There are subtle instances of repetition. This may or may not be conscious, but it is rarely employed as a stylistic device in French. Here is an example:
Wanda walks into a bar and sits down at a red Formica table in the window. We don’t know the city but as soon as we see the window, the Formica table in the corner, the curtains with thick folds that smell of beer and cigarettes, we know that this bar in Pennsylvania stands on the steep slope of misery.
The repetition of ‘Formica table’ fragments the flow of the sentence, drawing attention to the detail, and helping to cement the image and its significance in the reader’s mind. I surmise that such repetition is employed in the original, serving to heighten the fragmentation effect owing to its rarity in the language.
Léger identifies the presence and influence of French culture on Barbara Loden, spattering references to Godard, Duras, Perec, Céline, Zola, Flaubert, and Maupassant throughout the text, drawing on quotations by French actors in Cahiers du Cinéma about the nature of acting or filmmaking, and so on. Wanda is essentially a very “French” arthouse film, which received little attention in its home country.
The heart of the parallel narrative Léger interweaves with Barbara Loden’s is that of her and her mother. In her analysis of Wanda, she foregrounds the importance of the mother figure abandoning her family and escaping, with no clear motive or direction. In an attempt to summarise, for her own mother, what she is writing, she says:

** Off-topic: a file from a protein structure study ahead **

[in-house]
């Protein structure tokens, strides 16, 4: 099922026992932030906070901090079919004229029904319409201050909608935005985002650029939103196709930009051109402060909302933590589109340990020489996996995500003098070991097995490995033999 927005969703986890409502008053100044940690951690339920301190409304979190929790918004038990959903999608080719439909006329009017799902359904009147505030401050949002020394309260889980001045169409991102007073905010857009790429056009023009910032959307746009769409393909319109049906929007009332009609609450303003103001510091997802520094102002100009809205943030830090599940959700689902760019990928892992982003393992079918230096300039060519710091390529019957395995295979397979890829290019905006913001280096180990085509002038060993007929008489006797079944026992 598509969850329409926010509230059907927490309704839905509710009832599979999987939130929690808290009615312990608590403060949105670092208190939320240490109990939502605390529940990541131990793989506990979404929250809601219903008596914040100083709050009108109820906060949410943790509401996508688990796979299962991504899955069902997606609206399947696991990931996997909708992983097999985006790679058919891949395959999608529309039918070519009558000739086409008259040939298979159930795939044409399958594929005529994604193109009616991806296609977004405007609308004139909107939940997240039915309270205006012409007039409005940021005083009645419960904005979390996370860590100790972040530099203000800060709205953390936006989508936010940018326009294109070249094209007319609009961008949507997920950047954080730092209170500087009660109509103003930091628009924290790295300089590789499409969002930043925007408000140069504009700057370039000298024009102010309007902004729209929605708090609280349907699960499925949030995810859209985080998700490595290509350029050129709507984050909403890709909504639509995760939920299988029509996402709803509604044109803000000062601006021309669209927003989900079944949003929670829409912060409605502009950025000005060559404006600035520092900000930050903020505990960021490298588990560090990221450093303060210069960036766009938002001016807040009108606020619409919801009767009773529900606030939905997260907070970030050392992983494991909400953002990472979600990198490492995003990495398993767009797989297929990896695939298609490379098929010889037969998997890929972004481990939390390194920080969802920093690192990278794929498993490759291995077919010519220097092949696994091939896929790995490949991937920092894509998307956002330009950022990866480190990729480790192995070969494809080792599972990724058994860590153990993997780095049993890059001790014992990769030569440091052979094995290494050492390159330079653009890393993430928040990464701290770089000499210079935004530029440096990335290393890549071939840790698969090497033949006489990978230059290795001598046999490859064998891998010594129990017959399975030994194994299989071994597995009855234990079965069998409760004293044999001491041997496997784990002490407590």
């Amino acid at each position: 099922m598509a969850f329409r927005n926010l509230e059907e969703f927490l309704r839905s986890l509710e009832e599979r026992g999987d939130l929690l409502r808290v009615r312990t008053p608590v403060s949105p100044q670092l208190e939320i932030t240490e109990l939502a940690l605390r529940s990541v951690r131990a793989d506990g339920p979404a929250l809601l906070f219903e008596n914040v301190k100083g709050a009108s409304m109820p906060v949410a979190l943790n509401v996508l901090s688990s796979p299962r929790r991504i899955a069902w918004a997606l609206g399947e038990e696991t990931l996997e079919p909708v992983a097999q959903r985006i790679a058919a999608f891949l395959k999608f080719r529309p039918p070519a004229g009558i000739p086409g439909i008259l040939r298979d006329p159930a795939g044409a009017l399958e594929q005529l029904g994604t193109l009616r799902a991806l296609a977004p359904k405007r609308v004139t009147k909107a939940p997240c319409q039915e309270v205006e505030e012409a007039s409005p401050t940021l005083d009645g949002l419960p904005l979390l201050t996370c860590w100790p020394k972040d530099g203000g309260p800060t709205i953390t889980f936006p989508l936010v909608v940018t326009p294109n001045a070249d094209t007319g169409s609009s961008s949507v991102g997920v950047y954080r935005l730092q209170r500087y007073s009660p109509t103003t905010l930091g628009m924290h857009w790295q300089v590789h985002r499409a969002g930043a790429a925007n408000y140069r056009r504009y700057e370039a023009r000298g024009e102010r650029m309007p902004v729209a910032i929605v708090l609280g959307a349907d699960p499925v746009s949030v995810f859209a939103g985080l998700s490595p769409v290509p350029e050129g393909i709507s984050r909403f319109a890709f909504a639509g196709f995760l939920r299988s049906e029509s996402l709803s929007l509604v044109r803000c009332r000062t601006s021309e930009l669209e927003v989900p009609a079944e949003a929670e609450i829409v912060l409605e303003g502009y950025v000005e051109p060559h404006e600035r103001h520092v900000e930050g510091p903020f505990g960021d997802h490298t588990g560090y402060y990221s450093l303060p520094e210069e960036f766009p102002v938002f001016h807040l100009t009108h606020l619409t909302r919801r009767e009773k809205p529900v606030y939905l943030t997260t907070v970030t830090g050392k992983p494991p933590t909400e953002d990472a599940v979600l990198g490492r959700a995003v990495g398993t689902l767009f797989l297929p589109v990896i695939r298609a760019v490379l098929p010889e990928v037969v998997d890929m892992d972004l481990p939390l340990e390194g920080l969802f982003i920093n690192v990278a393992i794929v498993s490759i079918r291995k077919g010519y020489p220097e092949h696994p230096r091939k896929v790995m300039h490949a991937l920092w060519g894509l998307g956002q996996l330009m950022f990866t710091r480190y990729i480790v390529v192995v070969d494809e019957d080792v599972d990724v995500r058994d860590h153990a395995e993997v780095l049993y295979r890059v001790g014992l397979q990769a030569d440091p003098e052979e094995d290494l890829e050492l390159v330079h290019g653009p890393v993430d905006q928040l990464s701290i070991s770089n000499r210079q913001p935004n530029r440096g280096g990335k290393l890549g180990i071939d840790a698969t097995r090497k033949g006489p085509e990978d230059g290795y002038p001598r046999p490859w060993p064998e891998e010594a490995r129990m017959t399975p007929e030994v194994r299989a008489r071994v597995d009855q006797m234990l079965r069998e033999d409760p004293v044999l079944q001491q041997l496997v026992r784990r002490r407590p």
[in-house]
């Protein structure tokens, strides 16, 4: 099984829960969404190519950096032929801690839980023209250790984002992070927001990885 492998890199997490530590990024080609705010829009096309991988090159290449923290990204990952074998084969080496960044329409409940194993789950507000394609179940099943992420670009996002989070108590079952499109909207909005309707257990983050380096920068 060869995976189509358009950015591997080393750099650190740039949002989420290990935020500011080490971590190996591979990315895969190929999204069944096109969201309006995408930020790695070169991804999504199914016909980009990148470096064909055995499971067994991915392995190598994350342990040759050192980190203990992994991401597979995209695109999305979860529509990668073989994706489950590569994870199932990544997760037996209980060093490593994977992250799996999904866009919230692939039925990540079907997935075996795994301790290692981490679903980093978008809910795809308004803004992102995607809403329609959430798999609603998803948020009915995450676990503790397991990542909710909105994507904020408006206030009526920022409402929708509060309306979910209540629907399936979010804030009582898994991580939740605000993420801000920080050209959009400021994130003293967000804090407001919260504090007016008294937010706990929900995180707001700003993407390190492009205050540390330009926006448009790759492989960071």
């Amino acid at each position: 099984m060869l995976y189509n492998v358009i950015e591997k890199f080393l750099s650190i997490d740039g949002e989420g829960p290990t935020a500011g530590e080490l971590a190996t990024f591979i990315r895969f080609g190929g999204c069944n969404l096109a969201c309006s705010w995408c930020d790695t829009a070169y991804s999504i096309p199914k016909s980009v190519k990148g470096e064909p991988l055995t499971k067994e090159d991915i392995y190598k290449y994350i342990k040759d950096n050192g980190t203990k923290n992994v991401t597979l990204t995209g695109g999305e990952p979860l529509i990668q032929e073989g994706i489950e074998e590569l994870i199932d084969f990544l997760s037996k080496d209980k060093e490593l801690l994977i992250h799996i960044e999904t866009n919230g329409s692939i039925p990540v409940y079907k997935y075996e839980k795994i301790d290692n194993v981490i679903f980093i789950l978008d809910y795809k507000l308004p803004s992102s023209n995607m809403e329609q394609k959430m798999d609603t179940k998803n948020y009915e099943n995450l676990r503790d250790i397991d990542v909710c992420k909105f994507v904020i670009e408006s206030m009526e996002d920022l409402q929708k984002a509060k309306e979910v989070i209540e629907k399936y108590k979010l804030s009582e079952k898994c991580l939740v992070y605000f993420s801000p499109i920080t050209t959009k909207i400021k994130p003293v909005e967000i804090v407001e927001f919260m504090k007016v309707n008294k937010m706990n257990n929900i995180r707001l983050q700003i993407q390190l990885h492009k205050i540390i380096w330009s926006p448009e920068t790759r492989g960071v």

[It is the] story of […] a woman who leaves her husband, her children, who breaks up […] without having thought about it, without even wanting to break up.
Later on, she hints at an allegory of the task of writing the notice in a conversation with her mother as they prepare lunch:
I had done all I could to enable my mother to visit Ganagobie […] forgetting that I could merely offer her what’s real; whereas the thing that her dream, her grief-stained fantasy demanded, was to never be satisfied. She wants to know why I went to America – why did you go so far away, what did you think you would find? It’s a serious question. I suppose I ought to answer it simply, conveying in an orderly fashion, two or three sentences at most, what a self-evident process it was. We aren’t looking at each other, and thankfully the movement we make as we prepare our lunch allow us to break off the conversation at random.